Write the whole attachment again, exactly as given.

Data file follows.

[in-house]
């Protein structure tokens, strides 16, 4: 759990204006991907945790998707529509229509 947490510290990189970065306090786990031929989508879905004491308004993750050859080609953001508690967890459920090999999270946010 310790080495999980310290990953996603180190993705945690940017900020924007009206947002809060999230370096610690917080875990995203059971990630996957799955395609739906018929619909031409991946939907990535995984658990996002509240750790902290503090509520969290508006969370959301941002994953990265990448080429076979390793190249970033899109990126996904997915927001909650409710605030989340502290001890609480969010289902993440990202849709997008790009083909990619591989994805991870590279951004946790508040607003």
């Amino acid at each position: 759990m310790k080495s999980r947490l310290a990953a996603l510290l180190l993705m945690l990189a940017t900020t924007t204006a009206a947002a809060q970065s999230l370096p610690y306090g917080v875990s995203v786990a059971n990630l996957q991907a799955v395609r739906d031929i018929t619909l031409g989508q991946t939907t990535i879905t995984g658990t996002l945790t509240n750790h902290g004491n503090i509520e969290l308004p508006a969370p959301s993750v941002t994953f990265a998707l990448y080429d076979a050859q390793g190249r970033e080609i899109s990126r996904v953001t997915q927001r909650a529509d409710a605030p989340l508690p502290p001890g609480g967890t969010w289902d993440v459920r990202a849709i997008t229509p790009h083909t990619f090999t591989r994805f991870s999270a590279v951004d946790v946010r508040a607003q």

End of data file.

[in-house]
């Protein structure tokens, strides 16, 4: 759990204006991907945790998707529509229509 947490510290990189970065306090786990031929989508879905004491308004993750050859080609953001508690967890459920090999999270946010 310790080495999980310290990953996603180190993705945690940017900020924007009206947002809060999230370096610690917080875990995203059971990630996957799955395609739906018929619909031409991946939907990535995984658990996002509240750790902290503090509520969290508006969370959301941002994953990265990448080429076979390793190249970033899109990126996904997915927001909650409710605030989340502290001890609480969010289902993440990202849709997008790009083909990619591989994805991870590279951004946790508040607003």
């Amino acid at each position: 759990m310790k080495s999980r947490l310290a990953a996603l510290l180190l993705m945690l990189a940017t900020t924007t204006a009206a947002a809060q970065s999230l370096p610690y306090g917080v875990s995203v786990a059971n990630l996957q991907a799955v395609r739906d031929i018929t619909l031409g989508q991946t939907t990535i879905t995984g658990t996002l945790t509240n750790h902290g004491n503090i509520e969290l308004p508006a969370p959301s993750v941002t994953f990265a998707l990448y080429d076979a050859q390793g190249r970033e080609i899109s990126r996904v953001t997915q927001r909650a529509d409710a605030p989340l508690p502290p001890g609480g967890t969010w289902d993440v459920r990202a849709i997008t229509p790009h083909t990619f090999t591989r994805f991870s999270a590279v951004d946790v946010r508040a607003q």